ACLU And Other Groups File Amicus Brief Opposing Arizona's Racial Profiling Law

Affiliate: ACLU of Arizona
September 30, 2010 12:00 am

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SAN FRANCISCO – The American Civil Liberties Union and a coalition of civil rights groups today filed a friend-of-the-court brief in the U.S. Court of Appeals for the Ninth Circuit urging the court to keep in place an injunction blocking the core provisions of SB 1070, Arizona’s racial profiling law.

The coalition represents a group of individual and organizational plaintiffs who filed a class action lawsuit challenging SB 1070, Friendly House v. Whiting, in May 2010. The Department of Justice (DOJ) filed a parallel lawsuit, United States v. Arizona, in July. Both the DOJ and the Friendly House plaintiffs requested that the district court block the law pending a final court ruling on its constitutionality, and the court heard back-to-back oral arguments from the DOJ and the Friendly House plaintiffs on July 22. The district court issued its preliminary injunction only in the DOJ case, and the Friendly House plaintiffs’ request remains pending. The Friendly House plaintiffs are filing today’s friend-of-the-court brief in the DOJ case, which is now before the court of appeals.

The coalition’s brief illustrates the serious harms that the Friendly House plaintiffs and other individuals would suffer if the blocked sections of SB 1070 were to go into effect, including improper questioning and detention, racial profiling and curtailment of lawful activity. The friend-of-the-court brief also supplements the legal analysis presented by the parties in earlier court filings and arguments.

The civil rights coalition includes the ACLU, Mexican American Legal Defense and Educational Fund (MALDEF), National Immigration Law Center (NILC), Asian Pacific American Legal Center (APALC) – a member of the Asian American Center for Advancing Justice, ACLU of Arizona, National Day Laborer Organizing Network (NDLON) and the National Association for the Advancement of Colored People (NAACP). The law firms of Munger, Tolles & Olson LLP, Roush, McCracken, Guerrero, Miller & Ortega and Altshuler Berzon LLP are co-counsel in the case.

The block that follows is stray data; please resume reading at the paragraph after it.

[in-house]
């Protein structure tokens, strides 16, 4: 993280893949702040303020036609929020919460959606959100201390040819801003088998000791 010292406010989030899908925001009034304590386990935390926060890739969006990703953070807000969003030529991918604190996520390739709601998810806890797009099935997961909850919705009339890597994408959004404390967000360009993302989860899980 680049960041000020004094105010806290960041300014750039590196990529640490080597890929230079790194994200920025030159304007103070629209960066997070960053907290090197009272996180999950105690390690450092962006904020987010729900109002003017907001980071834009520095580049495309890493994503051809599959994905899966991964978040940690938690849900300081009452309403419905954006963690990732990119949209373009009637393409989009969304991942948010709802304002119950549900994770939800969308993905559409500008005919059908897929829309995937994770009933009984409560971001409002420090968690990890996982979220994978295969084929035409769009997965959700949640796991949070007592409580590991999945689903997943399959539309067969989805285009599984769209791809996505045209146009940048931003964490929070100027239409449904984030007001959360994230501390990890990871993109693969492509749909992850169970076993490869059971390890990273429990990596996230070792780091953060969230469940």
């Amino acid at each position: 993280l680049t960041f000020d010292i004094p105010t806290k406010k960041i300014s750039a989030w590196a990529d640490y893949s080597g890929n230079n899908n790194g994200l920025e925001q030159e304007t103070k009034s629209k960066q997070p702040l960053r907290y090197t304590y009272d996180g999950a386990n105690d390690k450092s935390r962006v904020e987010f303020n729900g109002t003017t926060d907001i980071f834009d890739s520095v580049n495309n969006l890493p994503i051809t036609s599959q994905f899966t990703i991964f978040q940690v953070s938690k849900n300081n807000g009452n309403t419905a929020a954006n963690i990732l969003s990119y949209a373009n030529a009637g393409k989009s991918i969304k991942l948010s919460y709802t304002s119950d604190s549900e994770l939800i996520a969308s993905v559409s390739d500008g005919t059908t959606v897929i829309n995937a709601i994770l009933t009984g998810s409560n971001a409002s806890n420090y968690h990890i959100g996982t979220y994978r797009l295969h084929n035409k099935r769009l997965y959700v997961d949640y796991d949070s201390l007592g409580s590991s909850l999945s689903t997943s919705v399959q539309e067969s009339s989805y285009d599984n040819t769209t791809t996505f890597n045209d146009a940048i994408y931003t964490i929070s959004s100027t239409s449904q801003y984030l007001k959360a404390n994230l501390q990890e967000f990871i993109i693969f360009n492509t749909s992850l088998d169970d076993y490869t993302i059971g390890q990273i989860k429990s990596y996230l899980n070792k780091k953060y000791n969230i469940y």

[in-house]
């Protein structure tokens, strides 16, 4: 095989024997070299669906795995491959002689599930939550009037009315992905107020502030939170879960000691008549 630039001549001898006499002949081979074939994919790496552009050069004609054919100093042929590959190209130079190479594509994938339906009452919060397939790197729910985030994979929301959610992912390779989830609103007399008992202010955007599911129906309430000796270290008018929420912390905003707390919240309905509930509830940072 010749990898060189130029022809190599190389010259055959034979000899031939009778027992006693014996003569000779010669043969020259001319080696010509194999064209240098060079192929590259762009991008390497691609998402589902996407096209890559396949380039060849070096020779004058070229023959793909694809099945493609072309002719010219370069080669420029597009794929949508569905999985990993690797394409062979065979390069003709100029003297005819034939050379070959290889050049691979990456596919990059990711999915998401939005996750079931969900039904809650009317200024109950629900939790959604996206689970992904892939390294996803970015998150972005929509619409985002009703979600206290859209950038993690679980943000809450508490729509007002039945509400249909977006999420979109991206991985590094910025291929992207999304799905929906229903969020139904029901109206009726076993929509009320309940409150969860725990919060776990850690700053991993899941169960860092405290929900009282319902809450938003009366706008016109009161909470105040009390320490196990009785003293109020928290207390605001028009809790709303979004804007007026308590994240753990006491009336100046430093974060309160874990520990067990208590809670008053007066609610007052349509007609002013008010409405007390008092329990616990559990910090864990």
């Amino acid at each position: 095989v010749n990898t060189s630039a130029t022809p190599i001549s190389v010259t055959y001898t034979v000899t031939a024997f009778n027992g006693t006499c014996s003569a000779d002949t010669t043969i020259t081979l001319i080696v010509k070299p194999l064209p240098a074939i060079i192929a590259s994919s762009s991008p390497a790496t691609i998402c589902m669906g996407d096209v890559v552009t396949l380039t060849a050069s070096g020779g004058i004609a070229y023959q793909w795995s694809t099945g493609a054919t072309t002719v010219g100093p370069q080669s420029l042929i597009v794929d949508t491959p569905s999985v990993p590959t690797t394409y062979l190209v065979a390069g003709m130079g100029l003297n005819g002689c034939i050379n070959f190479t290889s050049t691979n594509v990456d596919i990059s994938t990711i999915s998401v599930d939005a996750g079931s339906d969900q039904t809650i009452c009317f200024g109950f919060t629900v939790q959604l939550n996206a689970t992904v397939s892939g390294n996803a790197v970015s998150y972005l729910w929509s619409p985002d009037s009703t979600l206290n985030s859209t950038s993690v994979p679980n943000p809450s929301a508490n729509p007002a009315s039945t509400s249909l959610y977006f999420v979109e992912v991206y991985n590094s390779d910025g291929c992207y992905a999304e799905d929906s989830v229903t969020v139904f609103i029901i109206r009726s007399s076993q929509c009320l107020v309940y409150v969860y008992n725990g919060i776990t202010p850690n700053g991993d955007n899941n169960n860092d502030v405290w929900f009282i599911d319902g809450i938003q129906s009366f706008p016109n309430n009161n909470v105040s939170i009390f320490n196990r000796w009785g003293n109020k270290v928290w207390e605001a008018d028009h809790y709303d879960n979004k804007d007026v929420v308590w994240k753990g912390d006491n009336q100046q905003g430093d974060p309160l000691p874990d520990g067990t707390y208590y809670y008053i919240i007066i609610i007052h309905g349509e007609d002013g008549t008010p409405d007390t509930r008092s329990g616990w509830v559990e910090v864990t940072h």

The appeals court will hear oral arguments in United States v. Arizona on November 1 in San Francisco.

The following quotes can be attributed to members of the coalition, as listed below.

Omar Jadwat, staff attorney with the ACLU Immigrants’ Rights Project: “Communities that had been bracing for an onslaught of harassment and abuse breathed a cautious sigh of relief when the district court blocked the most egregious parts of SB 1070. We are confident that the court of appeals will affirm the injunction preventing the state from instituting an un-American ‘show me your papers’ regime.”

Victor Viramontes, MALDEF National Senior Counsel: “SB 1070 is a radical, anti-immigrant law that Arizona has no authority to enact. The trial court already preliminarily blocked the law, and the court of appeals should do the same. SB 1070 cannot be allowed to let racial profiling undermine local, state and federal law enforcement.”

Alessandra Soler Meetze, Executive Director of the ACLU of Arizona: “Since this discriminatory bill was signed, we have seen cases of racial profiling and unlawful detentions increase, and our communities are acutely aware of what more could happen if the bill is enacted. We believe the courts will ultimately find that all of SB 1070 is unconstitutional and strike it down. We filed this brief to show the court of appeals that there will be a terrible human cost in Arizona if the partial injunction is lifted.”

Karen Tumlin, Managing Attorney, National Immigration Law Center: “The brief filed today paints a picture for the court of the devastating human consequences of lifting the temporary injunction, which for countless Arizonans of color would result in unlawful arrest and detentions. Worse, the law would create a climate where individuals would be targeted by the ‘papers please’ law because of the way they look or speak. We hope the court carefully considers the irreparable harms Arizonans of color face when determining whether to maintain the temporary injunction of this unconstitutional law.”

Julie Su, Litigation Director at APALC: “The district court’s injunction was based on the well-settled principle that immigration laws and immigration enforcement are national responsibilities. The injunction helped to stave off copycat legislation in a number of states and we are hopeful that the Ninth Circuit will reinforce the supremacy of federal law regarding immigration and recognize the irreparable harms that communities of color will suffer, not only in Arizona but elsewhere in the country, if laws like SB 1070 are passed and enforced.”

Organizations and attorneys on the case, Friendly House et al. v. Whiting et al., include:

ACLU Immigrants’ Rights Project: Jadwat, Lucas Guttentag, Cecillia Wang and Tanaz Moghadam;

MALDEF: Nina Perales, Thomas A. Saenz, Cynthia Valenzuela Dixon, Viramontes, Gladys Limón, Nicholás Espiritu and Ivan Espinoza-Madrigal;

NILC: Linton Joaquin, Tumlin, Nora A. Preciado, Melissa S. Keaney and Vivek Mittal;

ACLU Foundation of Arizona: Dan Pochoda and Annie Lai;

APALC: Su, Yungsuhn Park, Connie Choi and Carmina Ocampo;

NDLON: Chris Newman;

NAACP: Laura Blackburne;

Munger Tolles & Olson LLP: Bradley S. Phillips, Paul J. Watford, Joseph J. Ybarra, Susan T. Boyd, Yuval Miller, Elisabeth J. Neubauer and Benjamin Maro;

Roush, McCracken, Guerrero, Miller & Ortega: Daniel R. Ortega, Jr.

Today’s brief is online at:

More information about the Arizona law, including an ACLU video about how SB 1070 invites racial profiling, can be found at:

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